Peace Corps gave each of us volunteers a Liberia Reads to Learn (LRL) kit, a reading program to help students build their vocabulary and comprehension skills and give them an opportunity to practice reading. The program allows students to read at their own ability level and at their own pace, and it gives them a chance to read about many different topics, including science, social studies and literature. The kit includes 6 different reading levels, each with 50 passages about different topics. After students read their own passage, they then answer 10 questions about what they’ve read, around both vocabulary and comprehension. Once they’ve read and passed enough LRLs from one level, they move to the next level, where the passages get more challenging.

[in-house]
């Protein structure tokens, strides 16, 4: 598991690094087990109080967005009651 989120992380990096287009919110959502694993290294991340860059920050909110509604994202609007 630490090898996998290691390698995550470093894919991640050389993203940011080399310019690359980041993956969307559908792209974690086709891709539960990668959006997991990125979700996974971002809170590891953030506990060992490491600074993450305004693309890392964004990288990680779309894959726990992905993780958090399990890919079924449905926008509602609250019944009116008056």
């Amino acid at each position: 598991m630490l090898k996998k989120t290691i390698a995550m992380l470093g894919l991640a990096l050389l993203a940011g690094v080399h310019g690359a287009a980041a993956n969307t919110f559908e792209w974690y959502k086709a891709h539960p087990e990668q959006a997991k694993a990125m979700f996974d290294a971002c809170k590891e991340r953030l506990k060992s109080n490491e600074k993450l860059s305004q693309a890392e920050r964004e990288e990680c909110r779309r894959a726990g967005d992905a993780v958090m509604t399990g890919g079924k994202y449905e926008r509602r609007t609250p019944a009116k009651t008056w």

I began bringing the LRLs to school in the mornings and inviting junior and senior high students to come read. I had done LRLs with my classes several times last year, so I also started telling my students when I saw them around town that they could come to school in the mornings to read. While a few of my previous students came, I was surprised to find that I had more new and younger students coming regularly! There were a couple groups of junior high boys, who would come and spend hours reading LRLs, often disappointed when I told them it was time to wrap up for the day! Overall I had 25 students participate in those two weeks, only 10 of them previous students of mine. Most days I only had about 5 or 6 students, less than I’d hoped for, but I was happy to see the students’ excitement about reading and see several new students progress to the 2nd level and even one to the 3rd in such a short time!